Economic Development > WEE
Women Economic Empowerment
Our Women Economic Empowerment (WEE) power hour series luncheon is offered throughout the year on a quarterly basis. The series intended to help improve empowerment and elevate women's economic advancement in the Greater Toledo area. This quarterly luncheon educational series offered various methodology tools such as forum dialogue, panel discussion, speaking engagement, or roundtable activity that emphasizing opportunities and ways to increase women’s economic opportunities, strengthen their economic leadership, and advance the rights of women in our community.
2019: March | June | August | October
2020: February | March | June | August | October
2021: March | June | August | October
Investing in women’s economic empowerment sets a direct path towards gender equality, poverty eradication and inclusive economic growth. We believe our WEE educational efforts will increase women’s access to economic resources and opportunities including jobs, financial services, property, skills development and market information. Women make enormous contributions to economies, either as entrepreneurs/employees, or as unpaid caregivers in the home. As a result, it will create opportunities that are substantial as research suggests that when a woman’s economic status improves, so does her family, household, and, potentially, her community.
Our educational program will ensure our participants are included among a new generation of political, business, corporations, community and civil society leaders. With the support from our No Women Left Behind initiatives, each one is equal and each one belongs. Hence, we are reaching out to women most in need, often by engaging with women in transition, immigrants and low-skilled women to attend, participate and to be part of all of our WEE efforts.
In addition, support from our Women’s Connection mentors and peer-network will ensure those that participate in this program will have the skills, experience, knowledge, and networks to succeed and create an opportunity to generate value in their lives, families and communities.
WEE I 2020: Women, Money & Census
“Societies that empower women to participate fully in civic and economic life are more prosperous and peaceful.” -The Unites States 2017 National Security Strategy. Since the Census Bureau derives gender-specific data from several surveys and the decennial census and produces many reports that contain data on women. How are these data impacted women and money in community, marketplace and workplace?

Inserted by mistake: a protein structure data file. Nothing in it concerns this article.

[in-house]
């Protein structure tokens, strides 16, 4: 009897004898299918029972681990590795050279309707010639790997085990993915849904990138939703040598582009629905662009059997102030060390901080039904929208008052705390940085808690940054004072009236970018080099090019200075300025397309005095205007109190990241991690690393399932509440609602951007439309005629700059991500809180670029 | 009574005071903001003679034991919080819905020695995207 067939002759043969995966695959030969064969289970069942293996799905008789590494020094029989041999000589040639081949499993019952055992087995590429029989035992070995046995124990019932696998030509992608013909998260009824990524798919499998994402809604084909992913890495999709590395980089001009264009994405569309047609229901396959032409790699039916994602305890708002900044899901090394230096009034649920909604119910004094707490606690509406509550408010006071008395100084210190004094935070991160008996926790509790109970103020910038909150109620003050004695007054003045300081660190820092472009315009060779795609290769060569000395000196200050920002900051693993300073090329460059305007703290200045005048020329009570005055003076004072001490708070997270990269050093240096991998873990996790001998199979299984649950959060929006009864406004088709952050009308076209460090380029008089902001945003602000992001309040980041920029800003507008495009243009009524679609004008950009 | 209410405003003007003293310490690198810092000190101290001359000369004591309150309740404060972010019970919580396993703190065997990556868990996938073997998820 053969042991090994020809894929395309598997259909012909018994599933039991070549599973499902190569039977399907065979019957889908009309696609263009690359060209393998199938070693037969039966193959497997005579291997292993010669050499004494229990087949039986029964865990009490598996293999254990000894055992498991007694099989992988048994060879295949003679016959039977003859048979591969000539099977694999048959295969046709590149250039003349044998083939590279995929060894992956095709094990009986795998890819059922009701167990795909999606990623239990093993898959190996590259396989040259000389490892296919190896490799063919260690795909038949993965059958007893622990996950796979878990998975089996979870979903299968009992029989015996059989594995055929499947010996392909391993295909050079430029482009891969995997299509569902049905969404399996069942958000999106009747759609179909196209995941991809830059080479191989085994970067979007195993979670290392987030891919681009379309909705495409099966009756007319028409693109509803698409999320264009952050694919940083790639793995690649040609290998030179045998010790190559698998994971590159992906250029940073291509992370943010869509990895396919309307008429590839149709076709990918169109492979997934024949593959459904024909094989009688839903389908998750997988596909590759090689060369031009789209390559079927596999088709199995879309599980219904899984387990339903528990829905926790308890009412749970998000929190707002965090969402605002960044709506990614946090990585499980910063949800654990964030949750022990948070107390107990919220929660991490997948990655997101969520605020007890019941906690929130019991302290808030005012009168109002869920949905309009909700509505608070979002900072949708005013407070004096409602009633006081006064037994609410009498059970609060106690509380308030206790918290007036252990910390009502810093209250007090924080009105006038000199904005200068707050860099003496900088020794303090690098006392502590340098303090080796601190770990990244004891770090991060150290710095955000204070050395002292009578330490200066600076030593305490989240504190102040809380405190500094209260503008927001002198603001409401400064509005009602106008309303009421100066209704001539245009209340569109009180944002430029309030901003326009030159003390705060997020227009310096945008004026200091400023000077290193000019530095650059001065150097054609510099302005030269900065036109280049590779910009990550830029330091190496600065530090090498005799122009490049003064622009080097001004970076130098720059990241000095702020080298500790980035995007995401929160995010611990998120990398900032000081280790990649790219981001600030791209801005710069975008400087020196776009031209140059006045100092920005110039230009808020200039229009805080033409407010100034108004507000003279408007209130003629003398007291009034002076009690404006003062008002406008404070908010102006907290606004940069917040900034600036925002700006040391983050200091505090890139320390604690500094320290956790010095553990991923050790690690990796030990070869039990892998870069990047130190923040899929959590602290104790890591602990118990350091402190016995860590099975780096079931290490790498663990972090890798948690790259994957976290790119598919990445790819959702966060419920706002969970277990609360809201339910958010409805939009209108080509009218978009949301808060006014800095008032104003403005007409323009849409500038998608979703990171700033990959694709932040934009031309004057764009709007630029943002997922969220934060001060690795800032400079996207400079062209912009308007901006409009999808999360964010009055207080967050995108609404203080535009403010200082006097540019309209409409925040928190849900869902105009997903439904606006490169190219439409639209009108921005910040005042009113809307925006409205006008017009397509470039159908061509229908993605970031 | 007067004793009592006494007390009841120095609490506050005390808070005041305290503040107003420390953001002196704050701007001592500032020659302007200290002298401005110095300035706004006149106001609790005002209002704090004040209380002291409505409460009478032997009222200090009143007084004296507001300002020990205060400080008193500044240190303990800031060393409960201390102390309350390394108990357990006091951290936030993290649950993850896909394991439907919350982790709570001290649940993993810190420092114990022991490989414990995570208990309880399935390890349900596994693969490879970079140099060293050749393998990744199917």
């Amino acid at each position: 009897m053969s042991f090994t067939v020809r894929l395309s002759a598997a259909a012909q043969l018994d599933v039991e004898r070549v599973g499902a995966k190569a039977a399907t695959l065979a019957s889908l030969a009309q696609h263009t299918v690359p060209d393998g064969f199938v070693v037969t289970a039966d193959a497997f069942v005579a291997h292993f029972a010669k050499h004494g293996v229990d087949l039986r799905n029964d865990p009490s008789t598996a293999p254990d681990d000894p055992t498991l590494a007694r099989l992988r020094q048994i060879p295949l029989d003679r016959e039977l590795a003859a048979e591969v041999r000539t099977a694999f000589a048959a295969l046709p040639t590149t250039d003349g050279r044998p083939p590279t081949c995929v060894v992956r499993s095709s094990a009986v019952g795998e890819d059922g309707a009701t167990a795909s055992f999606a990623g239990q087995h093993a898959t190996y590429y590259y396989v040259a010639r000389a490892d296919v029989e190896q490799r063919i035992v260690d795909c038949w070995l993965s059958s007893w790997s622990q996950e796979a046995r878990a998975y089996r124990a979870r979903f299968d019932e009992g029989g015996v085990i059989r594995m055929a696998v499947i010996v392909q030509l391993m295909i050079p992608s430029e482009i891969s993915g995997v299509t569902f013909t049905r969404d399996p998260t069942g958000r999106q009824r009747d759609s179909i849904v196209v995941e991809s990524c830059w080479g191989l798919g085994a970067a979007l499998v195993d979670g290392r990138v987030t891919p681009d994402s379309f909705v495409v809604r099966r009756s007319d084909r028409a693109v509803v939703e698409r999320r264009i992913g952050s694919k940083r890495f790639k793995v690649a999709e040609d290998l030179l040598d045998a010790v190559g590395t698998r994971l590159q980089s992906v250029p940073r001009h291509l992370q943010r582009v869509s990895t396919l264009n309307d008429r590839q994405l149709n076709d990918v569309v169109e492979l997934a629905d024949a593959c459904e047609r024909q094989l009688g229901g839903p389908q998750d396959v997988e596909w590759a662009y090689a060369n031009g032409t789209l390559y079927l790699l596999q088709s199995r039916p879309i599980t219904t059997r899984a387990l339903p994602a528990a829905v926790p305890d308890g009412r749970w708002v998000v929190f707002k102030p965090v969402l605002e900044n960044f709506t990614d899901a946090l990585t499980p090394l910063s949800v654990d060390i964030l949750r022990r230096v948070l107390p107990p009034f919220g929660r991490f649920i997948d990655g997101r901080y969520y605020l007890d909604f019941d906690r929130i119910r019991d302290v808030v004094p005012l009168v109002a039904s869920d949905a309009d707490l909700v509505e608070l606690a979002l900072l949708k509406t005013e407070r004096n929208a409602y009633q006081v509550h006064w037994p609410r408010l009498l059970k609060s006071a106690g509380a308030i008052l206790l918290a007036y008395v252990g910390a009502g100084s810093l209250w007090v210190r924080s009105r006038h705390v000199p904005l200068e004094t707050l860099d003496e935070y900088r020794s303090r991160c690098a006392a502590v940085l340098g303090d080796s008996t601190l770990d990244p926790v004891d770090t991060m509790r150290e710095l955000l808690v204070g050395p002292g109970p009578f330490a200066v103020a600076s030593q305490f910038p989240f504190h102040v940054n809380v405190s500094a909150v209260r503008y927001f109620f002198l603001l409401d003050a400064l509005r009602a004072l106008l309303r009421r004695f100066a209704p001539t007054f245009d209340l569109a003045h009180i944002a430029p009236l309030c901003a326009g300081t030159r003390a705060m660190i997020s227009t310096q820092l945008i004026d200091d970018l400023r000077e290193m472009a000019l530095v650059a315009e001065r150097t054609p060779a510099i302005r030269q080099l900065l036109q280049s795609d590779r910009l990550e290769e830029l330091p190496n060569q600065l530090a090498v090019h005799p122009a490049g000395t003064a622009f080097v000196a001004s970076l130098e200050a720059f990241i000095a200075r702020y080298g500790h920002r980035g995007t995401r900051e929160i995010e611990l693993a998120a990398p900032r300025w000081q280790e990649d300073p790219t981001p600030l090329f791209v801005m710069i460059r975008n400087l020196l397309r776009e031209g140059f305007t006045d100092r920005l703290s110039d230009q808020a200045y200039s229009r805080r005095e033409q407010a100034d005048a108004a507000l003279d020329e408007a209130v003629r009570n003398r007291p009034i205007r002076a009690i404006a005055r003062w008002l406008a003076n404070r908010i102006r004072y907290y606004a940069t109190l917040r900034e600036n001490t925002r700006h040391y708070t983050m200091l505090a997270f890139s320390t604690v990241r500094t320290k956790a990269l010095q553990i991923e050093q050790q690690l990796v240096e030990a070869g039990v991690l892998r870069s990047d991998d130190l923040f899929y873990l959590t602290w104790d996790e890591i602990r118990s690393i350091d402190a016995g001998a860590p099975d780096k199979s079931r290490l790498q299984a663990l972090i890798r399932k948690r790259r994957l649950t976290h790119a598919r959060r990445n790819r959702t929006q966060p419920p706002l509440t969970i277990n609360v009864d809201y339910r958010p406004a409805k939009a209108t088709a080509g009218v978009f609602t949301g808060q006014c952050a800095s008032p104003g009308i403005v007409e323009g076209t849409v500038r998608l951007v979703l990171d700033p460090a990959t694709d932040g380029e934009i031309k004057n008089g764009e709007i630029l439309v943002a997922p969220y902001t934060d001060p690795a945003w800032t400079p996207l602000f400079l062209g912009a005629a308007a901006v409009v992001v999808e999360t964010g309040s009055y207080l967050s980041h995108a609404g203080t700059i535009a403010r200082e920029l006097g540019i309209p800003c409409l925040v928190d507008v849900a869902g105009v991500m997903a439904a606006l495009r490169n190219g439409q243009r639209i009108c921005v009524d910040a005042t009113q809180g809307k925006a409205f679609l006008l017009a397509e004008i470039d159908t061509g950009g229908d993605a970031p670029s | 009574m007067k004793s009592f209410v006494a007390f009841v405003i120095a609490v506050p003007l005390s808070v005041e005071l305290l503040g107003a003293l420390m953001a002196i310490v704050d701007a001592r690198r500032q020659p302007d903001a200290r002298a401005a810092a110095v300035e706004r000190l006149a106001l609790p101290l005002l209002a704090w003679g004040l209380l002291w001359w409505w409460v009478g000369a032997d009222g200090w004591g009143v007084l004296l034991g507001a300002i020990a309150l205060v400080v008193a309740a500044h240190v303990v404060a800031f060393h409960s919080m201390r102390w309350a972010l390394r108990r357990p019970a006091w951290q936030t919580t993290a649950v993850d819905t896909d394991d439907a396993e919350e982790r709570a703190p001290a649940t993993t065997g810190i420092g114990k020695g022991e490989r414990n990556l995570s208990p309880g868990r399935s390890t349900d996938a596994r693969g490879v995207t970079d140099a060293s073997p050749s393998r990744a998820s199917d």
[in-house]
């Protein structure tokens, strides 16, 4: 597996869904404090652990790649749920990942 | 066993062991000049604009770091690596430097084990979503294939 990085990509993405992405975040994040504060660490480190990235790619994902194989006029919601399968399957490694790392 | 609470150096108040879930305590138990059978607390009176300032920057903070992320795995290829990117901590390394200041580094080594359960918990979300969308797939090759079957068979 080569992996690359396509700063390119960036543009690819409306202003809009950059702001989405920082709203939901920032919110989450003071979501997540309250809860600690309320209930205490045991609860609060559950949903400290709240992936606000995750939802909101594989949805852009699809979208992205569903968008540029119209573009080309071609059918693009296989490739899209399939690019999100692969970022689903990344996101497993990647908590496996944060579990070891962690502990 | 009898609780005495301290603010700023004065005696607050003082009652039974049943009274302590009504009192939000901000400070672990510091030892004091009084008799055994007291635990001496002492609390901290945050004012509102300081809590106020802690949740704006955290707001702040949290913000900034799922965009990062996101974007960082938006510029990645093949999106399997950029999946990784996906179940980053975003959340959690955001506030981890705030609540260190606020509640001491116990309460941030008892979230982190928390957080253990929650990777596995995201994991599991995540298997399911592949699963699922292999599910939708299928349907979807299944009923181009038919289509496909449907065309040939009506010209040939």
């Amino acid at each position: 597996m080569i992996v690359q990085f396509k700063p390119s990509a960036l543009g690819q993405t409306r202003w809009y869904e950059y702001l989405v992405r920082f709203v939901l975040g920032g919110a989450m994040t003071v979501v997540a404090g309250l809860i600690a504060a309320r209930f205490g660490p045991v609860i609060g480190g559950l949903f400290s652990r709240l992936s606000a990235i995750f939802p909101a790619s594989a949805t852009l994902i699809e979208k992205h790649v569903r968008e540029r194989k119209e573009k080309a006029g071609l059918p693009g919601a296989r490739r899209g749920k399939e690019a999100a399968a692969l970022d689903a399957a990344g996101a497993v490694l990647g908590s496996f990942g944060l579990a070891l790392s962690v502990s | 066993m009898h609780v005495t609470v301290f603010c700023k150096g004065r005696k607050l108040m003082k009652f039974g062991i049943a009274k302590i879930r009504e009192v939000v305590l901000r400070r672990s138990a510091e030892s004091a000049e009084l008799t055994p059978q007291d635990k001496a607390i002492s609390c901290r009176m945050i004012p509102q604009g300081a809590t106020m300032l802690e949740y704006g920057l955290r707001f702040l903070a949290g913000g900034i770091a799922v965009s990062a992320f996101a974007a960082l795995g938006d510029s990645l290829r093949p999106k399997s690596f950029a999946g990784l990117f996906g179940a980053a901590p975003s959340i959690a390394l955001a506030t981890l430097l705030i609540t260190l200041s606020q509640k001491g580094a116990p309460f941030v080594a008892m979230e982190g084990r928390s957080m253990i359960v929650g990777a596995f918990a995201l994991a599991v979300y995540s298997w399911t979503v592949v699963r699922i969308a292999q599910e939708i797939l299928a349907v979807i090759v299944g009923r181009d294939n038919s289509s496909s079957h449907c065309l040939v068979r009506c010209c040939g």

WEE III 2019: The Future of Work
This session will analyze changes which are fundamentally altering the job market, including the type of jobs that will exist in the future and the skills that would be required for those jobs in the Greater Toledo area. Some 50% of the jobs in the current market will no longer exist in a few years due primarily to these rapid advances in innovation and technology. With nearly one billion women entering the global economy in the next decade, they risk of losing out on tomorrow’s best job opportunities due to gender-based discrimination, stereotypes and social and cultural norms. Similarly, diverse and generational challenges in the informal workforce could be even wider, while also creating and strengthening challenges of decent work opportunities, in the formal workforce.
WEE II 2019: Immigrant Heritage
WEE I 2019: #BalanceForBetter
WEE III 2018: Launch Local #HeForShe Campaign
WEE II 2018: #BreaktheGlass
WEE I 2018: #PressForProgress
WEE III 2017: Women Owned: 419Ed
WEE II 2017: Empowerment’s Principle
WEE I 2017: #ECWChampions
WEE IV 2019: He for She
Men play a critical role in supporting and enabling women’s economic empowerment. Recent research highlights the significant gender gap in leadership and pay that persists across the business sector. HeForShe engages male CEOs and other leaders as champions for gender equality within their own organizations, encouraging them to question the status quo and commit to concrete action. On an individual level, HeForShe engages men to examine how their own personal and professional lives can better recognize, reduce, and redistribute care and responsibilities between the market and the state, between the household and the workplace, and between women and men.